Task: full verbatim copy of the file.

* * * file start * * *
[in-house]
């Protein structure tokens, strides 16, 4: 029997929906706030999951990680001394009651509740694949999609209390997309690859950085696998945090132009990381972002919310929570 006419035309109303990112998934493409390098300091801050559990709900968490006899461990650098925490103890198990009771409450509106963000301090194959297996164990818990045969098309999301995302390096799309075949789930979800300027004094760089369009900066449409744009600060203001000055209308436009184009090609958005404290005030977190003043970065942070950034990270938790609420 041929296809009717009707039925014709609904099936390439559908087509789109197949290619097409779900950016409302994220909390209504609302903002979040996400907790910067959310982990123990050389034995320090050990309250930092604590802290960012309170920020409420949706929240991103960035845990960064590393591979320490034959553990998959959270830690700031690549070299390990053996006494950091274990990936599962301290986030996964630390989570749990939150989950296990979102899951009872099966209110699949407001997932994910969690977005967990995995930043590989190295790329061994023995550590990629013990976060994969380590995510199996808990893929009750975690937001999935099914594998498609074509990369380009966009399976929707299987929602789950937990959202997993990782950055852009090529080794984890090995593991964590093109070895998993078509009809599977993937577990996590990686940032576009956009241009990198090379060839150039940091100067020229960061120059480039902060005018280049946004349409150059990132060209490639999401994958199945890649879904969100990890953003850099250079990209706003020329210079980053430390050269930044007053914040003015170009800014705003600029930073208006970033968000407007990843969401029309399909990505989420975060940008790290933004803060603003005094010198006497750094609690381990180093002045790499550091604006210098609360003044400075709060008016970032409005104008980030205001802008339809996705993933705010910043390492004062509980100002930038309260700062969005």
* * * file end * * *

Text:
[in-house]
């Protein structure tokens, strides 16, 4: 029997929906706030999951990680001394009651509740694949999609209390997309690859950085696998945090132009990381972002919310929570 006419035309109303990112998934493409390098300091801050559990709900968490006899461990650098925490103890198990009771409450509106963000301090194959297996164990818990045969098309999301995302390096799309075949789930979800300027004094760089369009900066449409744009600060203001000055209308436009184009090609958005404290005030977190003043970065942070950034990270938790609420 041929296809009717009707039925014709609904099936390439559908087509789109197949290619097409779900950016409302994220909390209504609302903002979040996400907790910067959310982990123990050389034995320090050990309250930092604590802290960012309170920020409420949706929240991103960035845990960064590393591979320490034959553990998959959270830690700031690549070299390990053996006494950091274990990936599962301290986030996964630390989570749990939150989950296990979102899951009872099966209110699949407001997932994910969690977005967990995995930043590989190295790329061994023995550590990629013990976060994969380590995510199996808990893929009750975690937001999935099914594998498609074509990369380009966009399976929707299987929602789950937990959202997993990782950055852009090529080794984890090995593991964590093109070895998993078509009809599977993937577990996590990686940032576009956009241009990198090379060839150039940091100067020229960061120059480039902060005018280049946004349409150059990132060209490639999401994958199945890649879904969100990890953003850099250079990209706003020329210079980053430390050269930044007053914040003015170009800014705003600029930073208006970033968000407007990843969401029309399909990505989420975060940008790290933004803060603003005094010198006497750094609690381990180093002045790499550091604006210098609360003044400075709060008016970032409005104008980030205001802008339809996705993933705010910043390492004062509980100002930038309260700062969005």